Asked whether he is seeking a kind of "carrot and stick" approach to the banks, Williams said, "absolutely."
"I absolutely hope it is the case that the city rewards those who are interested in helping our residents," he said. "Those (banks) who are not, we shouldn't be enriching them and rewarding bad behavior for those who don't want to participate in the process."
Williams’ efforts have caught national attention, including a recent profile in Time magazine. He said many people have the misconception that the foreclosure crisis, including in Miami Gardens, was caused solely by lower-income borrowers and subprime loans.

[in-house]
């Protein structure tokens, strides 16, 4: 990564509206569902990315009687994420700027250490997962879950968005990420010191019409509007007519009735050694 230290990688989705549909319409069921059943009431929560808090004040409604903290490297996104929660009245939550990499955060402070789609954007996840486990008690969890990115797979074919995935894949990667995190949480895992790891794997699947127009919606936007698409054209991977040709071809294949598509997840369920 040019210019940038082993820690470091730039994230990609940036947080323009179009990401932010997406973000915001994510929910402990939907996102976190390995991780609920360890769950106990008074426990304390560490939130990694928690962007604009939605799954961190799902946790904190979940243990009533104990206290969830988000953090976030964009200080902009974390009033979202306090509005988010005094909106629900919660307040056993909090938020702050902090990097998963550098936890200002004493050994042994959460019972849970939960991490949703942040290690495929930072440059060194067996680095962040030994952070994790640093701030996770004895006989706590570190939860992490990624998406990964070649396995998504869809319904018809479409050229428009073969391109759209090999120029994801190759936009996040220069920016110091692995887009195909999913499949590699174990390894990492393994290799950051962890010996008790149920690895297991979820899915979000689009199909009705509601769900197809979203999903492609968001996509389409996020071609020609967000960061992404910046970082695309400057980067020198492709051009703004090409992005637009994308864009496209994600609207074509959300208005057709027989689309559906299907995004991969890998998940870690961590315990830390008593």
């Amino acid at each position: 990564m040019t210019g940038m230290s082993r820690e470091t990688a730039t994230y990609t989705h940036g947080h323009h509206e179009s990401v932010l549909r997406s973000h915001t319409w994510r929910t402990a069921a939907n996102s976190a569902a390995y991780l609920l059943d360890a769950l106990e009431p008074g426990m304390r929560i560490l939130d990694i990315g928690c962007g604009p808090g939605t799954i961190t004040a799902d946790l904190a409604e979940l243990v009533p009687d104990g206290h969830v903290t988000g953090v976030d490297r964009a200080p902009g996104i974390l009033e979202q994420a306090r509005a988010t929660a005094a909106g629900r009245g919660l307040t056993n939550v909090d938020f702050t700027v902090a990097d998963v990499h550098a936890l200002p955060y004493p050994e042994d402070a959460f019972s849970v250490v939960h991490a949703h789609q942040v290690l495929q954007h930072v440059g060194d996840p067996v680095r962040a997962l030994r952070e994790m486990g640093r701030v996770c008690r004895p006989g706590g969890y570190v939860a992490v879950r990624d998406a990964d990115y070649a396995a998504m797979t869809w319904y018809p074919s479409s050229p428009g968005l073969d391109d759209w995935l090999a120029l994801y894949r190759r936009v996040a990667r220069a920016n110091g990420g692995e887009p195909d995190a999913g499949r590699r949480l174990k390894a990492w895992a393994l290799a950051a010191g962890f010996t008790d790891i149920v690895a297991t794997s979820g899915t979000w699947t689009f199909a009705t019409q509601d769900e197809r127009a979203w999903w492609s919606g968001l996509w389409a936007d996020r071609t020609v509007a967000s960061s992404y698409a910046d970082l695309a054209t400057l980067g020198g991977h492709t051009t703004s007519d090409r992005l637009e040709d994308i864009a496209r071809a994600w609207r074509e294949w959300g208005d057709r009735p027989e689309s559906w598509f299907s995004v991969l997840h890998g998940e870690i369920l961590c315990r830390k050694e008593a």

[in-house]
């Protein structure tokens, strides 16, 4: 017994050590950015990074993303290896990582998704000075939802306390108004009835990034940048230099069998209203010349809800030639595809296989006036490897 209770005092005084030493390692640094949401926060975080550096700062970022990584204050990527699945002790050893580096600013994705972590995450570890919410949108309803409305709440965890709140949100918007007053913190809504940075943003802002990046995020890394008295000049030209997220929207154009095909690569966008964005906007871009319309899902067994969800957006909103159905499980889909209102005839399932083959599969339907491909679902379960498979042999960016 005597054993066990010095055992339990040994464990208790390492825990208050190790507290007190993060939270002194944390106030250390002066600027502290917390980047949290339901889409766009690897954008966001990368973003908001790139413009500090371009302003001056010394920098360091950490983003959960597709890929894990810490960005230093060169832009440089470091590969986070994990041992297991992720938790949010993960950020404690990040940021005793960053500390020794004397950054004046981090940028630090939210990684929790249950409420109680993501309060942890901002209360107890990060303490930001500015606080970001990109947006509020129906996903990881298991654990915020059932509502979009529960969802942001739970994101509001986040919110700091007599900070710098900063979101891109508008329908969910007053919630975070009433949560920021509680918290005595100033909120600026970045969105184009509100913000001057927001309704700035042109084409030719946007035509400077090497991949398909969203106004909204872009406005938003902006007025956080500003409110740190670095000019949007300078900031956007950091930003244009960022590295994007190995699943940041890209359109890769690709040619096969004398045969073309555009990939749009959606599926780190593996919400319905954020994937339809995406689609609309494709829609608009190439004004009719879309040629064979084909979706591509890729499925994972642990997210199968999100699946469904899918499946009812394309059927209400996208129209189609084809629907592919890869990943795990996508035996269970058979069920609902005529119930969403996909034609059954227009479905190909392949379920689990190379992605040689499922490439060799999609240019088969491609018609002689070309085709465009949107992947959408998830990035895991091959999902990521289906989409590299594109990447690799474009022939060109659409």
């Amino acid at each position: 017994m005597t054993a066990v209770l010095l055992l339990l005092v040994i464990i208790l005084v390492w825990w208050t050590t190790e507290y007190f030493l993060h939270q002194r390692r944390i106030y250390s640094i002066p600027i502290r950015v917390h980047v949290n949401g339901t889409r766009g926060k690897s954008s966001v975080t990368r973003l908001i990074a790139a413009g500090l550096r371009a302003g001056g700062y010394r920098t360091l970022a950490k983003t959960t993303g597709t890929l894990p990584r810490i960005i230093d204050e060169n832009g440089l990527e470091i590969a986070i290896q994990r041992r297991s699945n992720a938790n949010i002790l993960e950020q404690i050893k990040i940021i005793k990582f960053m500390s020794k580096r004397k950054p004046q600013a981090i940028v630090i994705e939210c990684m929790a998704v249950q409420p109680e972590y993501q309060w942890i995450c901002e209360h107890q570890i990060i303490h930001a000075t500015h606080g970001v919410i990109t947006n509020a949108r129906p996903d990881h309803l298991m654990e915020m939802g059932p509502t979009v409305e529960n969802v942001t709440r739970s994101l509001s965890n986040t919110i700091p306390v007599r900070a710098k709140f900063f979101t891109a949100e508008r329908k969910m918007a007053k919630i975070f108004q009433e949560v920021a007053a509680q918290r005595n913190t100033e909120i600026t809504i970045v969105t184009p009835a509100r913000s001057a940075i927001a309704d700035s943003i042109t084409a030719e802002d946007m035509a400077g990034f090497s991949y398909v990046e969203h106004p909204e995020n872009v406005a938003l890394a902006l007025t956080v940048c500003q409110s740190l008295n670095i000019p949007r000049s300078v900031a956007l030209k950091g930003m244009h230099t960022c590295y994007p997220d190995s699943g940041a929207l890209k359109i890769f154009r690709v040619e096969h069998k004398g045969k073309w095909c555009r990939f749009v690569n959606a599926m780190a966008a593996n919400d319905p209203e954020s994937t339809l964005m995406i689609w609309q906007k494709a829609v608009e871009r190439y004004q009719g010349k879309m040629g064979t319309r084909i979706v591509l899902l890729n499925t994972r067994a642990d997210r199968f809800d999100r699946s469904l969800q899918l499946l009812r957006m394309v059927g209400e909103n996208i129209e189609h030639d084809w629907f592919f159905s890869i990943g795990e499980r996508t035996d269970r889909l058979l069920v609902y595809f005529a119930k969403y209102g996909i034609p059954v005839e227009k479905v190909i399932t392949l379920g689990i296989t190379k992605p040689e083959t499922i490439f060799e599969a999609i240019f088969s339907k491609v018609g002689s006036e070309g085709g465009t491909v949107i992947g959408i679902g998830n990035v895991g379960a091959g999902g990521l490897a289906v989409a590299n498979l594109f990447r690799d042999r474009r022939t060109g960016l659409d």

“I'm sure that’s to some degree true in Miami Gardens,’’ he said. “But I’m convinced that some folks having problems actually had good credit, but they also had stars in their eyes, and took out home equity loans and lines of credit. Then, the economy changed and the bottom fell out, and now they’re not able to make those payments.’’
One of Williams’ constituents who did not wish to give her name said she hopes the plan works.
The 42-year-old administrative assistant had a good job and income when she bought her home in 1989, but refinanced her home in 2005 to help with the medical bills when her mother became ill. After losing her parents and another relative, and then her job, in 2007, things went from bad to worse. The initial, fixed, “teaser’’ interest rate on the adjustable-rate loan increased, and the payments started rising.
Now employed again, the woman said she hopes her lender, GMAC, will work with her to make the loan affordable again, rather than proceed with foreclosure.